## [haiku-appserver] Re: Going "back" & clipping

• From: Ingo Weinhold <bonefish@xxxxxxxxxxxxxxx>
• To: haiku-appserver@xxxxxxxxxxxxx
• Date: Wed, 20 Apr 2005 15:21:20 +0200 (MEST)

```On Wed, 20 Apr 2005, Stephan Assmus wrote:

[...]
> As for doing the in-place copy of all the rects in a BRegion in the
> correct order, I have already contacted Stefano in privat (because he
> wrote BRegion). If anybody else has an idea for a fast topological
> problem, read the extensive comment above src/servers/app/drawing/
> DisplayDriverPainter::CopyRegionList().

I probably don't have a perfect solution, but it strikes me that this
problem looks similar to topologically sorting directed acyclic graphs
(DAGs), for which a beautiful solution by Tarjan exists.

For those not familar with graphs, a directed graph consists of a set of
nodes (aka vertices) and directed edges (aka arcs or arrows) between the
nodes. If there's no cycle in the graph (i.e. no path along the edges
that ends where is started), it's a DAG.

Topologically sorting the nodes of a DAG means to enumerate the nodes such
that for any two nodes one may be enumerated before the other if and only
if there is no path along the edges from the latter to the former. Or
formulated differently, if you remove the nodes one after the other in the
order they are enumerated (and the incident edges with them) you would
always only remove a node that has no ingoing edges.

This is pretty much already the idea of Tarjan's algorithm. The
representation of the graph should be a set per node containing the nodes
the node has outgoing edges to. First the algorithm counts the number of
ingoing edges for each node (aka indegree). It maintains a set (a list or
stack is sufficient) of nodes with indegree 0. It picks one of those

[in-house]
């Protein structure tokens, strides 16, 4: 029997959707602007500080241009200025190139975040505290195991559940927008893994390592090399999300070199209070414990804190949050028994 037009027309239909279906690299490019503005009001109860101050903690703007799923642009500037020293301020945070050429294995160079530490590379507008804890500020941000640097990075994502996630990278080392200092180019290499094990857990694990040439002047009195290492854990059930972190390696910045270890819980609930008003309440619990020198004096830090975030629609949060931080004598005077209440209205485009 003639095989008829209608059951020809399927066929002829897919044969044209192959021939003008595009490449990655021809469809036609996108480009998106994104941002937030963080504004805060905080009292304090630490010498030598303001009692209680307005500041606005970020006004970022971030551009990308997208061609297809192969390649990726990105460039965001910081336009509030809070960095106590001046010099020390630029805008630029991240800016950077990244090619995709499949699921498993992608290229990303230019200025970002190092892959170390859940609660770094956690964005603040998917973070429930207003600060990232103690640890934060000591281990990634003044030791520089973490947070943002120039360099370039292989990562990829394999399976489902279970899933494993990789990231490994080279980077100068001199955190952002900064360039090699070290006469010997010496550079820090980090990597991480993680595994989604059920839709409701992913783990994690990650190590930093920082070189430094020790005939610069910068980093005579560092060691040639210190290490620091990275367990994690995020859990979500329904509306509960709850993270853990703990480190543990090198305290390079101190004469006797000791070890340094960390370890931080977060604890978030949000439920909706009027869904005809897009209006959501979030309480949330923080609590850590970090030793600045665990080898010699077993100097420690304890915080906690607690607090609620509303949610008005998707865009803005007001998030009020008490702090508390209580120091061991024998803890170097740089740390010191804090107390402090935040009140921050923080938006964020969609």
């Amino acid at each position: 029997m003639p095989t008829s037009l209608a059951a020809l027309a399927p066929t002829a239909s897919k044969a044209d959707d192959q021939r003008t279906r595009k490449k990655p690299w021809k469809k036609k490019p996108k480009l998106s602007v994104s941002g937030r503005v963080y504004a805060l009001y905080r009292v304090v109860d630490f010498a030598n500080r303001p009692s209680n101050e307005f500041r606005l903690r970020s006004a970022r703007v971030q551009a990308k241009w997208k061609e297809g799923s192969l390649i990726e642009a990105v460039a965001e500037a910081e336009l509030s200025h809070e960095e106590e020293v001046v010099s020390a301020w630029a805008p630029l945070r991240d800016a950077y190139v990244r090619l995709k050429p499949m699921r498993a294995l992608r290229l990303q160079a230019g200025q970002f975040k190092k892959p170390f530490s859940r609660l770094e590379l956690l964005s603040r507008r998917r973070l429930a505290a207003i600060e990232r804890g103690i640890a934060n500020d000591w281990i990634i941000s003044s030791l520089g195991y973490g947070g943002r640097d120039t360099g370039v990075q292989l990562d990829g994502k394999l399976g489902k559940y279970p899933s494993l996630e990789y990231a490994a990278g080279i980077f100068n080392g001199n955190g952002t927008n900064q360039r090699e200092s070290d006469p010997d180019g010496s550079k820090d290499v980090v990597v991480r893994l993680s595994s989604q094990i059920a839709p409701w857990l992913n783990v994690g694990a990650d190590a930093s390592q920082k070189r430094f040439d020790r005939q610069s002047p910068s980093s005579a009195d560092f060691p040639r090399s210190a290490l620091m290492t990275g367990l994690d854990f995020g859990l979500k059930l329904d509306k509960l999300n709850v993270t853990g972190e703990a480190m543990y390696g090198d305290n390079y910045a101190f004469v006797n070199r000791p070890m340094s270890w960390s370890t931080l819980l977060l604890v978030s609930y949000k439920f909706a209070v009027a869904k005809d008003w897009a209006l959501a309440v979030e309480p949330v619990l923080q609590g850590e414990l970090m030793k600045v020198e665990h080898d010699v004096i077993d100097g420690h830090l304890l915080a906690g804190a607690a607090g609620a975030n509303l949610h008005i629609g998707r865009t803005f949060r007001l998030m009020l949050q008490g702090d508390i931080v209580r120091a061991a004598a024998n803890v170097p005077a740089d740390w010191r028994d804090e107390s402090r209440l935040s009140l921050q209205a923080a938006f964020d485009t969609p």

nodes and removes it from the graph, decrementing the indegrees of
adjacent nodes, putting those whose indegree dropped to 0 into the set.
This goes on until the 0 indegree set is empty, which in case of a DAG
only happens, when all nodes have been removed. If there are still nodes,
the remaining subgraph(s) is/are cyclic.

Back to the problem of topologically sorting non-overlapping rectangles:
If you consider the rectangles nodes and add edges respective to their
horizontal and vertical relationship, topologically sorting the nodes
sorts the rectangles as required. In case of left->right, top->bottom
moving for any pair of nodes you would add an edge when one rect is
to the right or to the bottom of the other. If both is the case, but with
opposite directions (as for A and B in your example) neither edge is added
(the order between the two rects shouldn't matter).

Unfortunately the complexity is O(n^2) here, but I actually think we can't
do faster, anyway. At least not when considering the dimensions
separately. Maybe one can use the fact that the rectangles don't overlap
to reduce the complexity, but I don't see how.

CU, Ingo

```